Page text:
An emergency Brexit podcast to dissect today's tentative deal between the EU27 and the British Government, featuring Maria Demertzis, Guntram Wolff and Nicholas Barrett

By: The Sound of Economics Topic: European Macroeconomics & Governance Date: October 17, 2019
Read about event More on this topic

Past Event

Past Event

Public finance - time for a quality check

Is the quality of fiscal expenses and revenues more important than the budget deficit?

Speakers: Maria Demertzis, Boris Cournede, Sven Langedijk and Francesco Papadia Topic: European Macroeconomics & Governance Location: Bruegel, Rue de la Charité 33, 1210 Brussels Date: October 16, 2019
Read article More on this topic More by this author

Opinion

Brexit and Finance: Brace for No Impact?

Amid the daily high drama of Brexit, it is easy to lose track of the structural shifts, or lack thereof, that may be associated with the UK’s possible departure from the European Union. One of them, and not the least, is the potential impact on the European and global financial system.

By: Nicolas Véron Topic: European Macroeconomics & Governance Date: October 14, 2019
Read article More on this topic

Blog Post

Cross-border, but not national, EU interregional development projects are associated with higher growth

Our calculations reveal that places where EU regional development projects bind together participants from different countries experience higher economic growth. Purely national interregional projects, on the other hand, are not associated with such benefits. The results hold across regions of different levels of income and consider the effects of other growth-determinants. Cross-border projects might bring efficiency gains, unlock synergies and provide knowledge transfers, boosting activity, with gains going beyond the projects’ scope. Cross-border projects could provide perhaps the only rationale for the continued cohesion/regional funding of more developed regions.

By: Zsolt Darvas, Jan Mazza and Catarina Midoes Topic: European Macroeconomics & Governance Date: October 14, 2019
Read about event

Upcoming Event

Nov
4
08:30

What industrial policy for the European Green Deal?

This event will be a workshop, aiming to look into the design and implementation process of the European Green Deal. Each session will be introduced by three short presentations aimed at launching the discussion among all workshop participants.

Speakers: Jos Delbeke, Bertrand Déprez, Markus Hess, Kerstin Jorna, Laura Piovesan, Megan Richards, Simone Tagliapietra, Kurt Vandenberghe and Reinhilde Veugelers Topic: Energy & Climate, European Macroeconomics & Governance Location: Bruegel, Rue de la Charité 33, 1210 Brussels
Read article More on this topic More by this author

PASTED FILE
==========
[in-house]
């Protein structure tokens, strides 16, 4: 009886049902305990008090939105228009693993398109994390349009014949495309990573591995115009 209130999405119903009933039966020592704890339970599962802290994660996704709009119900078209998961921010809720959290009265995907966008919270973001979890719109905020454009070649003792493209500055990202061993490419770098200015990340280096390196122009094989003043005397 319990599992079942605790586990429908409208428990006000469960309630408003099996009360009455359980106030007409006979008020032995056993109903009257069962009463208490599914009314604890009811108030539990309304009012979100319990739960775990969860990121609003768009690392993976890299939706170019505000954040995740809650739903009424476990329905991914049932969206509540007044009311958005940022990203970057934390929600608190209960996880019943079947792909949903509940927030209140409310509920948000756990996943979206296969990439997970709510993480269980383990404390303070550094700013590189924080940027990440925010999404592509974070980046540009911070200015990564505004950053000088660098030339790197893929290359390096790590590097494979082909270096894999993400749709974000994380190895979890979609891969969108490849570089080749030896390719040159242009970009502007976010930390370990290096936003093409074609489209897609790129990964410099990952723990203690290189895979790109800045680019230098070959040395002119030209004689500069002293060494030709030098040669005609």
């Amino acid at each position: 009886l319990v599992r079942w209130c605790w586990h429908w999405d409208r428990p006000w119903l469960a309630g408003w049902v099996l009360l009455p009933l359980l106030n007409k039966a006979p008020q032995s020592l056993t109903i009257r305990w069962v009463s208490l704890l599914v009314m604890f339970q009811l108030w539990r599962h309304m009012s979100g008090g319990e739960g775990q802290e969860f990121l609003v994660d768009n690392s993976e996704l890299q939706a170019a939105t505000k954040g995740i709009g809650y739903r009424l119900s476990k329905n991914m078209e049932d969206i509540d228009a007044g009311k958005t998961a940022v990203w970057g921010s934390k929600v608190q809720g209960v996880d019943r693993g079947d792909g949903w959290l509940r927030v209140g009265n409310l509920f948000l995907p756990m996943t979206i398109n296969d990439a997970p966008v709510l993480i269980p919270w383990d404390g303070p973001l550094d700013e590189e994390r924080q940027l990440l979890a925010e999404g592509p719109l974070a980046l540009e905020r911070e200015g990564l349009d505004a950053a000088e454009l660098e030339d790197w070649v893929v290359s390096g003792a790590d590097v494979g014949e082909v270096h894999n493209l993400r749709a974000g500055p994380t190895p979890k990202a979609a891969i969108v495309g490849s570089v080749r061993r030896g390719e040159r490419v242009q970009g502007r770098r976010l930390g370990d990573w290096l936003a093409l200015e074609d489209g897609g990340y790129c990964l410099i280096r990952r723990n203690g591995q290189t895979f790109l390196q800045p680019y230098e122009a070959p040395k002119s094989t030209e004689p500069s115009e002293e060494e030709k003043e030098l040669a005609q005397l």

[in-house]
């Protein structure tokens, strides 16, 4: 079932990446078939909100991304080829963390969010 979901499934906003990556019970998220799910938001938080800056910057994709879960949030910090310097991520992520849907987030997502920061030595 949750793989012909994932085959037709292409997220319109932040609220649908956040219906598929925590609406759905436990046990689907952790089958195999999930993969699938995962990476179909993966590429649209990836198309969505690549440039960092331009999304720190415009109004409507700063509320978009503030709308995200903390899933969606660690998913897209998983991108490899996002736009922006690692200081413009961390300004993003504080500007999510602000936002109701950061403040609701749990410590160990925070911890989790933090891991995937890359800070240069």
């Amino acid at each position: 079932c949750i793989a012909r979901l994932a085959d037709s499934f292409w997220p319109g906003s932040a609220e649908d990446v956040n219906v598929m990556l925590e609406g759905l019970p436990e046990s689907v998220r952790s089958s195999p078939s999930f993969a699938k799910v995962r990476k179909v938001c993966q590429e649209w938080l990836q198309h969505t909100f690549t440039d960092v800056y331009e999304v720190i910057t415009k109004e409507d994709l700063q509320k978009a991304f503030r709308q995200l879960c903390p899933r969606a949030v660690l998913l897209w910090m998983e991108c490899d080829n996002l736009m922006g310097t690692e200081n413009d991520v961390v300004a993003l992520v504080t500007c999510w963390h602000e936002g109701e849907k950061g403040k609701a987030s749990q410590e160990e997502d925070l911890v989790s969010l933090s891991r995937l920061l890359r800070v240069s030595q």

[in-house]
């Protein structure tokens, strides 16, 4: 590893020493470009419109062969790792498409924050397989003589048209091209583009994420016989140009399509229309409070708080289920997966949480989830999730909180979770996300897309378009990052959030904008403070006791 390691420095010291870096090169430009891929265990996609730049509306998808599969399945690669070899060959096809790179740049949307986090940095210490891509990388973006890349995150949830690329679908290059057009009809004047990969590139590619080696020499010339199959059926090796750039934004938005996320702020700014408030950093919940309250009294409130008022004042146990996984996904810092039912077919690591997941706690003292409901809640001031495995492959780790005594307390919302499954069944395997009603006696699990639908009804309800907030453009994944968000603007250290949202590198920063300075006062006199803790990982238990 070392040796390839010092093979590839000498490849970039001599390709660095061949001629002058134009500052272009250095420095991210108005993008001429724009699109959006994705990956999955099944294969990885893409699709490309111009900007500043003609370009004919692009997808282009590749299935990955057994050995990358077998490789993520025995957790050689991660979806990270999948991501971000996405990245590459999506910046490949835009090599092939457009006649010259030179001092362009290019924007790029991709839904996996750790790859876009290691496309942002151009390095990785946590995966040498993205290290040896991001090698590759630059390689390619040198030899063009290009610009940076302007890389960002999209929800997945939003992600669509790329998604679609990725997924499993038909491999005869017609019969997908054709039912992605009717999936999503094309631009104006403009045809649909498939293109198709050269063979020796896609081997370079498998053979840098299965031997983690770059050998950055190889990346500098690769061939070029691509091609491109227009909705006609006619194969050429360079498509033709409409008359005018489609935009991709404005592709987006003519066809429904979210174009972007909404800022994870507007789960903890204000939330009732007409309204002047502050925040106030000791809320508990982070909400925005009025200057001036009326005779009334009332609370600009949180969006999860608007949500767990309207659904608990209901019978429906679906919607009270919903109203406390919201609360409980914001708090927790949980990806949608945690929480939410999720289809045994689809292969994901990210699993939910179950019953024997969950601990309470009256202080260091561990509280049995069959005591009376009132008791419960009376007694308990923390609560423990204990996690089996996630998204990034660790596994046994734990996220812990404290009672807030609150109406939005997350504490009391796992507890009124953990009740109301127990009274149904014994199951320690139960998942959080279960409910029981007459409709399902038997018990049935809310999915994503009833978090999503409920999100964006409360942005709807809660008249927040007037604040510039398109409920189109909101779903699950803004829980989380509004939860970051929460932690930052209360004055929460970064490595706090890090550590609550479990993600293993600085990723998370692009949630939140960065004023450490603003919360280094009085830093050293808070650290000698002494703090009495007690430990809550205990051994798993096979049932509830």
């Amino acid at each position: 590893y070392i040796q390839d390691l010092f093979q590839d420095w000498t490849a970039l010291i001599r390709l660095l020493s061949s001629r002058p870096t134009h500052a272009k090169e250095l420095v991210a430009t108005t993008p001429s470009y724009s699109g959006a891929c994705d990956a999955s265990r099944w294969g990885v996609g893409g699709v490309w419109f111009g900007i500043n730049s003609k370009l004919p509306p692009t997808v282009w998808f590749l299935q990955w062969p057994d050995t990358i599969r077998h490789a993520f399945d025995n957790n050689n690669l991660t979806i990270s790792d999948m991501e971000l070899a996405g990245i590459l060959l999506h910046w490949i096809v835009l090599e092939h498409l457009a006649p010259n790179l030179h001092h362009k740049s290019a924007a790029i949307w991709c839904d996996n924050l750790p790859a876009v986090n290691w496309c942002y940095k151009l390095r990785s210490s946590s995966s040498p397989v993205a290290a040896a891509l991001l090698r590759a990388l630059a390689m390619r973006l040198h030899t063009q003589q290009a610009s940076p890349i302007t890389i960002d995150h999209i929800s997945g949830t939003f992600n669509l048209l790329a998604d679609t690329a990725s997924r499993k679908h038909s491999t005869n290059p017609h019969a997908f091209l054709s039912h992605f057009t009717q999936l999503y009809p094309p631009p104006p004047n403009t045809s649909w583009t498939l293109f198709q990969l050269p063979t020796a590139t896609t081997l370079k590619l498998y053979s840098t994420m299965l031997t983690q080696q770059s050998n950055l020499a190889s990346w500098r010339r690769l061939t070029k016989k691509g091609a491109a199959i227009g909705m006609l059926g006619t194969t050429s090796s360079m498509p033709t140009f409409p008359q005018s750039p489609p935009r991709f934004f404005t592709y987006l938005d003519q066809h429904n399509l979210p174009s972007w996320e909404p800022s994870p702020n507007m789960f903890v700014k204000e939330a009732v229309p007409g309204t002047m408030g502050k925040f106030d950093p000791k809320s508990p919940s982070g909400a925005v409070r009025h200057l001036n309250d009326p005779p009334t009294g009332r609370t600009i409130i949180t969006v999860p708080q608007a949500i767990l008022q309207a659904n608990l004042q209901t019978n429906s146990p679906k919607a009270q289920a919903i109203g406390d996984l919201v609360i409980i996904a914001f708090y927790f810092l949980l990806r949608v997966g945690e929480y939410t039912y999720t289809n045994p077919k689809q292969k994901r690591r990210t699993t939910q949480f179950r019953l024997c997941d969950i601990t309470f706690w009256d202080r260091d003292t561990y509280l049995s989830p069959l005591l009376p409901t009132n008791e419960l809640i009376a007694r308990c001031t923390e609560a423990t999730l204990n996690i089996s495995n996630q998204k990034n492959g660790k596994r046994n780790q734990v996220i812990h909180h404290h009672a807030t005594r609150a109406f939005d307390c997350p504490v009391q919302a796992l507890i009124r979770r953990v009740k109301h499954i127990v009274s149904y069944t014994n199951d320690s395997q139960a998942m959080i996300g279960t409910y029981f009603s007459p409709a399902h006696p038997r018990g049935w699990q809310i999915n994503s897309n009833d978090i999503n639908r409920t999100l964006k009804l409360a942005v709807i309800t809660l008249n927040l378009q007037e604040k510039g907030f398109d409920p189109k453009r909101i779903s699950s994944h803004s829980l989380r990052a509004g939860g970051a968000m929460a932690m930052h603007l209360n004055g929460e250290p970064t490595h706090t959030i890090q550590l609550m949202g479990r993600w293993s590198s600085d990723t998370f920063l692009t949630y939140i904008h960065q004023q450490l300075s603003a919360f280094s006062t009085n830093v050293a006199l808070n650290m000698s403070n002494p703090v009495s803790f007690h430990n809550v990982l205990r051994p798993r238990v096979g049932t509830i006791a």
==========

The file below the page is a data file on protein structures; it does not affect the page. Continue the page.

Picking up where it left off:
Podcast

Podcast

Brexit: a European Odyssey

Nicholas Barrett and Guntram Wolff talk to Kalypso Nicolaïdis, author of Exodus, Reckoning, Sacrifice: Three Meanings of Brexit. Together they discuss the mythology that binds Britain to continental Europe

By: The Sound of Economics Topic: European Macroeconomics & Governance Date: October 11, 2019
Read article Download PDF More on this topic More by this author

Policy Contribution

With or without you: are central European countries ready for the euro?

The debate on euro adoption by central European EU countries has intensified in the last years. In this Policy Contribution the author does not review all the complex aspects of euro-area enlargement, but analyse a particularly important issue: the build-up of macroeconomic vulnerabilities and the subsequent adjustments.

By: Zsolt Darvas Topic: European Macroeconomics & Governance Date: October 10, 2019
Read article More on this topic More by this author

Blog Post

Long term real interest rates fell below zero in all euro area countries

The 10-year real government bond yield, which is the nominal yield deflated by expected inflation, has fallen below zero in Italy and Greece, boosted by increased market confidence for their new governments. Romania is the only remaining EU country with a positive real interest rate. Negative real interest rates vastly help fiscal sustainability and provide a great opportunity to invest in much needed infrastructure and the transition to a carbon-neutral economy.

By: Zsolt Darvas Topic: European Macroeconomics & Governance Date: October 8, 2019
Read article More on this topic More by this author

Opinion

Europe: en finir avec la politique en silos

Projetée dans un monde de rapport de force dont les principaux protagonistes ne séparent pas géopolitique et économie, l’UE va devoir conduire un changement de logiciel culturel, une mutation organisationnelle et un rééquipement opérationnel, explique l’économiste Jean Pisani-Ferry.

By: Jean Pisani-Ferry Topic: European Macroeconomics & Governance Date: October 8, 2019
Read article More on this topic More by this author

Opinion

The Case for Intelligent Industrial Policy

Although national industrial policies have a bad reputation, there is a strong case for government support to sectors that will increasingly rely on artificial intelligence. In this regard, the German government’s plan to promote production of electric-car batteries may accelerate an industrial renaissance in Europe.

By: Dalia Marin Topic: European Macroeconomics & Governance Date: October 7, 2019
Read about event More on this topic

Past Event

Past Event

A fresh perspective on EU-Turkey relations: still a possibility?

Examining the mutual benefits of a EU-Turkey customs union.

Speakers: Zeynep Bodur Okyay, André Sapir, Sinan Ülgen and Guntram B. Wolff Topic: European Macroeconomics & Governance Location: Bruegel, Rue de la Charité 33, 1210 Brussels Date: October 3, 2019
Read article More by this author

Blog Post

Why structural balances should be scrapped from EU fiscal rules

A prominent team from DG ECFIN of the European Commission challenged some of the criticisms of the EU’s methodology for estimating potential output and output gaps, as well as their role in the EU fiscal framework. In this post, I conclude that their responses to the criticisms they considered are questionable. More importantly, they overlook serious problems with the EU’s potential output methodology.

By: Zsolt Darvas Topic: European Macroeconomics & Governance, Finance & Financial Regulation Date: October 1, 2019
Load more posts